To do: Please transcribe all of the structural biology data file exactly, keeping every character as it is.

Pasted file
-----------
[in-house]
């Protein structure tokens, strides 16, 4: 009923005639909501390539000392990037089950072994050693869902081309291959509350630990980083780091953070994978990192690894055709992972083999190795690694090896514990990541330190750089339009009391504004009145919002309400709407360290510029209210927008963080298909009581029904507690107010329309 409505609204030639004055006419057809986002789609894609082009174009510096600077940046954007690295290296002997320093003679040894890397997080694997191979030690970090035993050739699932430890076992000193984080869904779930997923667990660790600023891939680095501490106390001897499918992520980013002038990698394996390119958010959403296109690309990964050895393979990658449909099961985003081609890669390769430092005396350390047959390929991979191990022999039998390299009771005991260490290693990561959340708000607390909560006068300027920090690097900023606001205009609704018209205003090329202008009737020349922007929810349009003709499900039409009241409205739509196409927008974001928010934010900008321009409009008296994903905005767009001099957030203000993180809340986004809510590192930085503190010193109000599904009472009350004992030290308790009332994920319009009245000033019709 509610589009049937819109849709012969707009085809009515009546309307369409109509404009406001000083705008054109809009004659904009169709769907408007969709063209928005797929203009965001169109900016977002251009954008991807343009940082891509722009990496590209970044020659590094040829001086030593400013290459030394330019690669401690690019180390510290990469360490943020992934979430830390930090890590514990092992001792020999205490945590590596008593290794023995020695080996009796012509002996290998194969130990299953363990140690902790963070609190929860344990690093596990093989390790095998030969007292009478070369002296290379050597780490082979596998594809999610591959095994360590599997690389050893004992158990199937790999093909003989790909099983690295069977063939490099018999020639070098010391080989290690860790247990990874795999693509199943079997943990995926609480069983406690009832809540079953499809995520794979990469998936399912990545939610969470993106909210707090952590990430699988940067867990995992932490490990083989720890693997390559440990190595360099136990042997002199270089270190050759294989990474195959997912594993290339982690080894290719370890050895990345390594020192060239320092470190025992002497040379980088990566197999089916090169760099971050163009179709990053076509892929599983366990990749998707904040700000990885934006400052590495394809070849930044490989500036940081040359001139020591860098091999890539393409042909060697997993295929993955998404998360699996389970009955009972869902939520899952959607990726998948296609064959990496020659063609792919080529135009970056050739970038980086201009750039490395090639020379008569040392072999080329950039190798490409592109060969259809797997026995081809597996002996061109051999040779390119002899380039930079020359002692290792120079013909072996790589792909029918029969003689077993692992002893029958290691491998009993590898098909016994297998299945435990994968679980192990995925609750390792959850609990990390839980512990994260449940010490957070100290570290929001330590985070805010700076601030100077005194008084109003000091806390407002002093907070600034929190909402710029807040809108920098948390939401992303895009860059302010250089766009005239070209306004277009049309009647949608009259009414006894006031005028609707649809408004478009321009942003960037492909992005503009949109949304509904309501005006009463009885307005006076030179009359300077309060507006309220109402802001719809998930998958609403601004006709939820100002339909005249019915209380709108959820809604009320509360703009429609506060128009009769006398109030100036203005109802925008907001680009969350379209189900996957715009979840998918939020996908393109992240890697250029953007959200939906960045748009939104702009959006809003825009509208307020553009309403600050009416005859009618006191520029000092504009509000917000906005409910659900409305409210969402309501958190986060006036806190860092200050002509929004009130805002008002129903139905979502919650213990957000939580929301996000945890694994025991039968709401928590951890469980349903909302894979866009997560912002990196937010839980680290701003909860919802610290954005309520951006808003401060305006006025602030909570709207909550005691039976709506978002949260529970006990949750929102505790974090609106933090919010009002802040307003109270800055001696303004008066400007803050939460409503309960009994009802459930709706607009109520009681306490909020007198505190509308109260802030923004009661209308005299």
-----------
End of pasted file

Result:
[in-house]
């Protein structure tokens, strides 16, 4: 009923005639909501390539000392990037089950072994050693869902081309291959509350630990980083780091953070994978990192690894055709992972083999190795690694090896514990990541330190750089339009009391504004009145919002309400709407360290510029209210927008963080298909009581029904507690107010329309 409505609204030639004055006419057809986002789609894609082009174009510096600077940046954007690295290296002997320093003679040894890397997080694997191979030690970090035993050739699932430890076992000193984080869904779930997923667990660790600023891939680095501490106390001897499918992520980013002038990698394996390119958010959403296109690309990964050895393979990658449909099961985003081609890669390769430092005396350390047959390929991979191990022999039998390299009771005991260490290693990561959340708000607390909560006068300027920090690097900023606001205009609704018209205003090329202008009737020349922007929810349009003709499900039409009241409205739509196409927008974001928010934010900008321009409009008296994903905005767009001099957030203000993180809340986004809510590192930085503190010193109000599904009472009350004992030290308790009332994920319009009245000033019709 509610589009049937819109849709012969707009085809009515009546309307369409109509404009406001000083705008054109809009004659904009169709769907408007969709063209928005797929203009965001169109900016977002251009954008991807343009940082891509722009990496590209970044020659590094040829001086030593400013290459030394330019690669401690690019180390510290990469360490943020992934979430830390930090890590514990092992001792020999205490945590590596008593290794023995020695080996009796012509002996290998194969130990299953363990140690902790963070609190929860344990690093596990093989390790095998030969007292009478070369002296290379050597780490082979596998594809999610591959095994360590599997690389050893004992158990199937790999093909003989790909099983690295069977063939490099018999020639070098010391080989290690860790247990990874795999693509199943079997943990995926609480069983406690009832809540079953499809995520794979990469998936399912990545939610969470993106909210707090952590990430699988940067867990995992932490490990083989720890693997390559440990190595360099136990042997002199270089270190050759294989990474195959997912594993290339982690080894290719370890050895990345390594020192060239320092470190025992002497040379980088990566197999089916090169760099971050163009179709990053076509892929599983366990990749998707904040700000990885934006400052590495394809070849930044490989500036940081040359001139020591860098091999890539393409042909060697997993295929993955998404998360699996389970009955009972869902939520899952959607990726998948296609064959990496020659063609792919080529135009970056050739970038980086201009750039490395090639020379008569040392072999080329950039190798490409592109060969259809797997026995081809597996002996061109051999040779390119002899380039930079020359002692290792120079013909072996790589792909029918029969003689077993692992002893029958290691491998009993590898098909016994297998299945435990994968679980192990995925609750390792959850609990990390839980512990994260449940010490957070100290570290929001330590985070805010700076601030100077005194008084109003000091806390407002002093907070600034929190909402710029807040809108920098948390939401992303895009860059302010250089766009005239070209306004277009049309009647949608009259009414006894006031005028609707649809408004478009321009942003960037492909992005503009949109949304509904309501005006009463009885307005006076030179009359300077309060507006309220109402802001719809998930998958609403601004006709939820100002339909005249019915209380709108959820809604009320509360703009429609506060128009009769006398109030100036203005109802925008907001680009969350379209189900996957715009979840998918939020996908393109992240890697250029953007959200939906960045748009939104702009959006809003825009509208307020553009309403600050009416005859009618006191520029000092504009509000917000906005409910659900409305409210969402309501958190986060006036806190860092200050002509929004009130805002008002129903139905979502919650213990957000939580929301996000945890694994025991039968709401928590951890469980349903909302894979866009997560912002990196937010839980680290701003909860919802610290954005309520951006808003401060305006006025602030909570709207909550005691039976709506978002949260529970006990949750929102505790974090609106933090919010009002802040307003109270800055001696303004008066400007803050939460409503309960009994009802459930709706607009109520009681306490909020007198505190509308109260802030923004009661209308005299």